Click here to view this embed.

If Ben Stein really wants to convince us all that evolution is a crock, he doesn't need to make a documentary and play semantic games with Richard Dawkins. He just has to sit us down and make us watch this episode of Star Trek: Voyager, where traveling at super-warp speed causes Janeway and Paris to super-evolve into lizards (and make lizard babies.) But it's not just Voyager — science fiction provides a ton of evolution theories that make intelligent design seem downright sensible.

7. When one person displays a new and bizarre ability, that's the work of evolution, because survival of the fittest is making only the strongest genes survive. Actually, if there's only one person in the entire world who can shoot cherry-colored death rays out of his eyes, that's not evolution — that's a mutation. It's evolution if the cherry-eyebeam guy has a easier time mating with Famke Janssen than anyone else, and thus makes tons of babies, all of whom can do the red-eyeblast thing. Mutations are only the building blocks of evolution, not the result of evolution. Go back to school, Mohinder.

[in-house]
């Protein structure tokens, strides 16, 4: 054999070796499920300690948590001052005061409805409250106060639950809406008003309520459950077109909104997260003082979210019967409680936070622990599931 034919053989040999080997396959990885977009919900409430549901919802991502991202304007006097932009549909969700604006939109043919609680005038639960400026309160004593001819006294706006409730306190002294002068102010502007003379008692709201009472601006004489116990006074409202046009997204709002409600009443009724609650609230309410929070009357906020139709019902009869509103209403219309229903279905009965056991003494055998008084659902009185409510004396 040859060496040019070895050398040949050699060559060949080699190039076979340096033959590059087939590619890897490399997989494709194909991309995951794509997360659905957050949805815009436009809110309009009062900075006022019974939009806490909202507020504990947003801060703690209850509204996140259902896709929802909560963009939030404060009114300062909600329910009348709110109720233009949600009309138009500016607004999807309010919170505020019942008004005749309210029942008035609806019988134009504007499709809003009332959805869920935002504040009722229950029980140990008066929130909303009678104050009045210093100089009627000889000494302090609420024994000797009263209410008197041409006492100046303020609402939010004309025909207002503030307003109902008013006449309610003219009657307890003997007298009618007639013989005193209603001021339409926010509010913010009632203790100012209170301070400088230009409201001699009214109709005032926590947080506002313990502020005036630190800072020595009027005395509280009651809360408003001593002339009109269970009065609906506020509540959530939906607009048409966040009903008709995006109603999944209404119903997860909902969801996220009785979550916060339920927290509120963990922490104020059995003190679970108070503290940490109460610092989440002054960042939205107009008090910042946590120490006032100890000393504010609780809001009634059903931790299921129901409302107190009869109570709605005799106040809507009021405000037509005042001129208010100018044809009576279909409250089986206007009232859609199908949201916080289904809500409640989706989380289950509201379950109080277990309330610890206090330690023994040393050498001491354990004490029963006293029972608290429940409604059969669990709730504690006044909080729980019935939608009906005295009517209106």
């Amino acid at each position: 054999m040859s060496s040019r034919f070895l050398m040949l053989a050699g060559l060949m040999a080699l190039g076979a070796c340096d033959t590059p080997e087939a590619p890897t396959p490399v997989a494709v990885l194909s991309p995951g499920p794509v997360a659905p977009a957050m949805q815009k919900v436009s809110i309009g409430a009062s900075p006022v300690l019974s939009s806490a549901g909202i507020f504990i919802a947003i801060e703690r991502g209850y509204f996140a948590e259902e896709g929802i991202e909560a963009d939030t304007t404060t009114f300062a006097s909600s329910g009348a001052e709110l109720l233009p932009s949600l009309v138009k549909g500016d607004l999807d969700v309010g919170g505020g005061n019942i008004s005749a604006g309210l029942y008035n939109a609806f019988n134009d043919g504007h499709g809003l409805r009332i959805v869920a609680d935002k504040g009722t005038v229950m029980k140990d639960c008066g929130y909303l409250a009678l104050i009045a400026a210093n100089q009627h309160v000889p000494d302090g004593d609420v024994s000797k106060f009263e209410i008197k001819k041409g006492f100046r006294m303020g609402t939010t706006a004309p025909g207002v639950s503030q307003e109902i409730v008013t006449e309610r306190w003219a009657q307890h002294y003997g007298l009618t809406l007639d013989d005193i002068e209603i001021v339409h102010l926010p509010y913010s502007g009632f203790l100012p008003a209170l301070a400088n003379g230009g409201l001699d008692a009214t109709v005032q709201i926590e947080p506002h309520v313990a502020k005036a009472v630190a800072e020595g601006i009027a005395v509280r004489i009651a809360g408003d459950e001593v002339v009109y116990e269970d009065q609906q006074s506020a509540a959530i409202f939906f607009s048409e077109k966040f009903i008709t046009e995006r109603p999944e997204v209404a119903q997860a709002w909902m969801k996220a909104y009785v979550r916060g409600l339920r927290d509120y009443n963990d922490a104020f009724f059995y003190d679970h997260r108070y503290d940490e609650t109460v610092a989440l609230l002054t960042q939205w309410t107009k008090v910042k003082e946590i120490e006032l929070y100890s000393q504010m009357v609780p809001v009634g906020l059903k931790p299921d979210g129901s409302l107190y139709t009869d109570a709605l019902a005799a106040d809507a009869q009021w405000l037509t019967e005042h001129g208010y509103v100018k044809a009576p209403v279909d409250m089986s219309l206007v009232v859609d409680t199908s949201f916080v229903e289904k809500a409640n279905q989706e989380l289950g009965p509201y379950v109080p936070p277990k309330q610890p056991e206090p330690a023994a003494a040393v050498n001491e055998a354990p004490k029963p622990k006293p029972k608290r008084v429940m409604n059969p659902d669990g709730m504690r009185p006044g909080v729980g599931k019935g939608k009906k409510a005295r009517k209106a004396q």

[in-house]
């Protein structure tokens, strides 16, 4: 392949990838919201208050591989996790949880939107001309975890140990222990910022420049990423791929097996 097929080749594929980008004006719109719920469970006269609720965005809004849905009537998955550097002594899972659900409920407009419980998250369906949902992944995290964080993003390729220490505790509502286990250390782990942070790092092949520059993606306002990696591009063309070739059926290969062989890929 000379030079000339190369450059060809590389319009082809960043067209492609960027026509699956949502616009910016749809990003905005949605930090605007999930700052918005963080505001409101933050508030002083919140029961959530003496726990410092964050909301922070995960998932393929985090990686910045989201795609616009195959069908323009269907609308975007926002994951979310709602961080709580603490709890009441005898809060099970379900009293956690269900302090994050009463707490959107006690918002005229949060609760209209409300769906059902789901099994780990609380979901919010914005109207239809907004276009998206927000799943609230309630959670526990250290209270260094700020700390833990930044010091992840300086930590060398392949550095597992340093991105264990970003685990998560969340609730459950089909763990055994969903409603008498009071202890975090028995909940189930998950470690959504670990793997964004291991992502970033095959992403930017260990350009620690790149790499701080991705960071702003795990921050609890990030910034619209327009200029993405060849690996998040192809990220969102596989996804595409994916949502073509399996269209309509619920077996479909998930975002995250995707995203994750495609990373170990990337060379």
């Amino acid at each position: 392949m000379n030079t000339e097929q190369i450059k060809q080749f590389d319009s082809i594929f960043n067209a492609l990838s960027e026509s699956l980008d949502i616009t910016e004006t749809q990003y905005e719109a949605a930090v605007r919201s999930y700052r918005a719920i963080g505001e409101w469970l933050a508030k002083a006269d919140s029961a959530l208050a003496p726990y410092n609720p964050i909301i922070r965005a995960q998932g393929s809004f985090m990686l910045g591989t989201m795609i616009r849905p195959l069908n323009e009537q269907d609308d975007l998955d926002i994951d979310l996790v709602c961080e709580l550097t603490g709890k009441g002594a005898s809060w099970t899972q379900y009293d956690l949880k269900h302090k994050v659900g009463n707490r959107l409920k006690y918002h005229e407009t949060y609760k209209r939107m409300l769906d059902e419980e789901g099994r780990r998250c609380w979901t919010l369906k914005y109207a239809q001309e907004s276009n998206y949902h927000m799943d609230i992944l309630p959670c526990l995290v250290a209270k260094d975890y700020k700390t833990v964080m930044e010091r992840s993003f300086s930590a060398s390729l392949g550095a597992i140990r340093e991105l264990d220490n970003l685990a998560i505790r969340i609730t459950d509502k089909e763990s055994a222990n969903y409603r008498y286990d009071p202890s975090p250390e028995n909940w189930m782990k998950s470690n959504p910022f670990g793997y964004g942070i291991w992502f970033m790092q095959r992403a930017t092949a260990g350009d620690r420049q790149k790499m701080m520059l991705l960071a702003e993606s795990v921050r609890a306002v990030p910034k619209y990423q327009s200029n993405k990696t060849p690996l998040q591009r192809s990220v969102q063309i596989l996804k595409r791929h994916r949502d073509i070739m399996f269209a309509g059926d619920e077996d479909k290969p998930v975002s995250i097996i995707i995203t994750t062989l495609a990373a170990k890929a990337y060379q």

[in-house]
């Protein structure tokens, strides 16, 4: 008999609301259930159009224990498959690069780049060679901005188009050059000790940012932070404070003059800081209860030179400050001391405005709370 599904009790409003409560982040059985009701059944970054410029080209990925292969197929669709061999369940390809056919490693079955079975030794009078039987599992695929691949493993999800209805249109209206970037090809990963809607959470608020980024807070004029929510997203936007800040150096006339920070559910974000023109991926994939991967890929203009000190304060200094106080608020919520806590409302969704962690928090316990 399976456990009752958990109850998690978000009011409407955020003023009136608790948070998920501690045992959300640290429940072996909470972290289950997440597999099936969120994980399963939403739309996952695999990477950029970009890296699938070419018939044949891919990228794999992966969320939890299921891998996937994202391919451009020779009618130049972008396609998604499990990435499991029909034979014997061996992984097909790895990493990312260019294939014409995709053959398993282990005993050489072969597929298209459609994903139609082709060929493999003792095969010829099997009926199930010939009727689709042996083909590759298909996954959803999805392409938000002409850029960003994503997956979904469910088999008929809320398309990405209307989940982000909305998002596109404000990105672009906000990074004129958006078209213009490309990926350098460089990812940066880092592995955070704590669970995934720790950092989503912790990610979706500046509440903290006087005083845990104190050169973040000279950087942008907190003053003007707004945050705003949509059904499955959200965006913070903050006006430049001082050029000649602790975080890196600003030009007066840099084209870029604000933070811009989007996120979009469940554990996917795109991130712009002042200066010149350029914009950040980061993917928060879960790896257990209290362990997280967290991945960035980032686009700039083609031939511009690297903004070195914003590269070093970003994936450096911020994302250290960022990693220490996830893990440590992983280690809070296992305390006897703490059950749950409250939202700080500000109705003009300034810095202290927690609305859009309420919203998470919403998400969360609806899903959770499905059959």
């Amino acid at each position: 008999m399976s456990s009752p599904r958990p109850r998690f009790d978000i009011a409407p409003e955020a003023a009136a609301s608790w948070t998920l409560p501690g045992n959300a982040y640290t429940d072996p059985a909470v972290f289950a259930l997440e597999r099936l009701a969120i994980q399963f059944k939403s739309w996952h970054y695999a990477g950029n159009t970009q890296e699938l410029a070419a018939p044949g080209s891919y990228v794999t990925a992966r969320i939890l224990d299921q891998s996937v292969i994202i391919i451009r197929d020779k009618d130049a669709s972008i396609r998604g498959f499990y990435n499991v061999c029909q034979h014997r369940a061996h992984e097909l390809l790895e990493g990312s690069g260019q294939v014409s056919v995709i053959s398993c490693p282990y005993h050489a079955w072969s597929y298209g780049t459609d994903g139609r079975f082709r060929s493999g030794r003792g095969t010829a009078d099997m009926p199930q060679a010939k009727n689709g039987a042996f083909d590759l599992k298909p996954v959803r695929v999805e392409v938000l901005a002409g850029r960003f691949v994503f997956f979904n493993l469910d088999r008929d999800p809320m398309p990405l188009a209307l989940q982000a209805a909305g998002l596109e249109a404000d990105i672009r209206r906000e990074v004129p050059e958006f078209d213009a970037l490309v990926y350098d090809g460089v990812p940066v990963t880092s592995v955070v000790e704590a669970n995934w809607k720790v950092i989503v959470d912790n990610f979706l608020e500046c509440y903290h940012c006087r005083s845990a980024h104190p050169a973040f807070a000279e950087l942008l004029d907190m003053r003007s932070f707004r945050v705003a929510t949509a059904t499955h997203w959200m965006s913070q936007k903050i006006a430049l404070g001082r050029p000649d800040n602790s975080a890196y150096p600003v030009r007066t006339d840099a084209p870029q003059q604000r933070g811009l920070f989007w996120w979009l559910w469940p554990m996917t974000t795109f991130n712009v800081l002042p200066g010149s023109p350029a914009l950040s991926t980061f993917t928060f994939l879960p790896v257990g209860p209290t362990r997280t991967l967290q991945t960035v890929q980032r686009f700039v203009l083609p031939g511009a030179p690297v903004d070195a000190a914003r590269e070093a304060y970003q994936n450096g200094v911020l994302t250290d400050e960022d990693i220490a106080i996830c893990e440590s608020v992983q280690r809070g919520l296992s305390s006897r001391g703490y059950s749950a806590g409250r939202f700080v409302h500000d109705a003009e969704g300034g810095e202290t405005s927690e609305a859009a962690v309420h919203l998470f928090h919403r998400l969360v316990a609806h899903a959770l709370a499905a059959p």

6. Evolution is puberty. In the X-Men, for some reason, bizarre powers always manifest themselves whenever they first start getting hair in new and unusual places. And it's always treated as though the person's development as an individual is a form of, or a manifestation of, evolution. It's like puberty goes hand in hand with the sudden emergence of weird new genes, and your changes as an individual is confused with the transformation of your whole species. I also love the idea that there's one X-gene, which somehow activates a whole range of powers, from heat-vision to being a chicken-man.

5. Creatures with totally different ancestors will end up looking sorta the same, just because. Biologist and science fiction author Joan Slonczewski says a big problem with most science fiction is that it depicts convergent evolution as happening all the time — that's why aliens look sort of human, and aliens and humans can inter-breed. In fact, divergent evolution is way, way more common than convergent evolution. Divergent evolution is when creatures who share a single ancestor — like, say, mammals — evolve to be very different from each other over time. You're not likely to get just one unique creature in an ecosystem, like the great worm in Dune. Instead, you're likely to get a diversity of creatures from one ancestor. Convergent evolution, when creatures with different ancestors evolve to be similar because they're filling a similar evolutionary niche, is much rarer. (An example of convergent evolution, says Slonczewski: birds, bats and flying fish.)